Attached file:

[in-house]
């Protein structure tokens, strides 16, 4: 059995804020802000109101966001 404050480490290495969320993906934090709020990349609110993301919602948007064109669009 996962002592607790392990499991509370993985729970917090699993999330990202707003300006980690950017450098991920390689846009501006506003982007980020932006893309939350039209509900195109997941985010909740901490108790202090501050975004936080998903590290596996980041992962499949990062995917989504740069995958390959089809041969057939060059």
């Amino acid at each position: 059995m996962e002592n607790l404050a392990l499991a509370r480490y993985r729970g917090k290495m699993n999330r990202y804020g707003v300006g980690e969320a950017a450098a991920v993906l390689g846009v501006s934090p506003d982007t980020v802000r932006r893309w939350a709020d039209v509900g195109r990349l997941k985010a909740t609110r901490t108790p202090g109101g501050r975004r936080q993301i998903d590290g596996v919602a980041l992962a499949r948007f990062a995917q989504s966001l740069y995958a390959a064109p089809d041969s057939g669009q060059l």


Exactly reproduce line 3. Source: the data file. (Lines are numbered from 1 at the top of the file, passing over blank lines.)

């Amino acid at each position: 059995m996962e002592n607790l404050a392990l499991a509370r480490y993985r729970g917090k290495m699993n999330r990202y804020g707003v300006g980690e969320a950017a450098a991920v993906l390689g846009v501006s934090p506003d982007t980020v802000r932006r893309w939350a709020d039209v509900g195109r990349l997941k985010a909740t609110r901490t108790p202090g109101g501050r975004r936080q993301i998903d590290g596996v919602a980041l992962a499949r948007f990062a995917q989504s966001l740069y995958a390959a064109p089809d041969s057939g669009q060059l």